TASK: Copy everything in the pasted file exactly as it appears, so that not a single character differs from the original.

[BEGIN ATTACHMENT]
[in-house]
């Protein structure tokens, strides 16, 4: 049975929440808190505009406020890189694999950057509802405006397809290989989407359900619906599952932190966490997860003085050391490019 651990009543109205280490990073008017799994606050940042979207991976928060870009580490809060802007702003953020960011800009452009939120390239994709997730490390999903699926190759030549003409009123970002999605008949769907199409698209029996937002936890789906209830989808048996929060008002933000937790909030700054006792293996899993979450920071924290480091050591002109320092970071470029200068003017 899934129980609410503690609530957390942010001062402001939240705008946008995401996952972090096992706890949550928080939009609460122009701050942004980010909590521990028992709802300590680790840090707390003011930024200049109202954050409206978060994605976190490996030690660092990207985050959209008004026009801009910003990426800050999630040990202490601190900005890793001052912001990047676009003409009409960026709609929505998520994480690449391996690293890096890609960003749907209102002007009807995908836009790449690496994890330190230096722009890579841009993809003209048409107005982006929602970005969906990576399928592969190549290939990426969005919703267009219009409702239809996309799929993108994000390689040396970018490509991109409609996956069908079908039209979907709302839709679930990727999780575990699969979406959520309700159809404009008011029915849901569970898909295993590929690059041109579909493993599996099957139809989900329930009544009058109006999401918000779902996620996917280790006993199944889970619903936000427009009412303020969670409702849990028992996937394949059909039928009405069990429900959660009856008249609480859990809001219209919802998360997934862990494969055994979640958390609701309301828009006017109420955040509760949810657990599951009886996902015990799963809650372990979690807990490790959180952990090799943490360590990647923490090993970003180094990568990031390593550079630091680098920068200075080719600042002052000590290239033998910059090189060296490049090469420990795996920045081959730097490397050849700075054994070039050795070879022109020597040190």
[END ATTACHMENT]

[in-house]
């Protein structure tokens, strides 16, 4: 049975929440808190505009406020890189694999950057509802405006397809290989989407359900619906599952932190966490997860003085050391490019 651990009543109205280490990073008017799994606050940042979207991976928060870009580490809060802007702003953020960011800009452009939120390239994709997730490390999903699926190759030549003409009123970002999605008949769907199409698209029996937002936890789906209830989808048996929060008002933000937790909030700054006792293996899993979450920071924290480091050591002109320092970071470029200068003017 899934129980609410503690609530957390942010001062402001939240705008946008995401996952972090096992706890949550928080939009609460122009701050942004980010909590521990028992709802300590680790840090707390003011930024200049109202954050409206978060994605976190490996030690660092990207985050959209008004026009801009910003990426800050999630040990202490601190900005890793001052912001990047676009003409009409960026709609929505998520994480690449391996690293890096890609960003749907209102002007009807995908836009790449690496994890330190230096722009890579841009993809003209048409107005982006929602970005969906990576399928592969190549290939990426969005919703267009219009409702239809996309799929993108994000390689040396970018490509991109409609996956069908079908039209979907709302839709679930990727999780575990699969979406959520309700159809404009008011029915849901569970898909295993590929690059041109579909493993599996099957139809989900329930009544009058109006999401918000779902996620996917280790006993199944889970619903936000427009009412303020969670409702849990028992996937394949059909039928009405069990429900959660009856008249609480859990809001219209919802998360997934862990494969055994979640958390609701309301828009006017109420955040509760949810657990599951009886996902015990799963809650372990979690807990490790959180952990090799943490360590990647923490090993970003180094990568990031390593550079630091680098920068200075080719600042002052000590290239033998910059090189060296490049090469420990795996920045081959730097490397050849700075054994070039050795070879022109020597040190």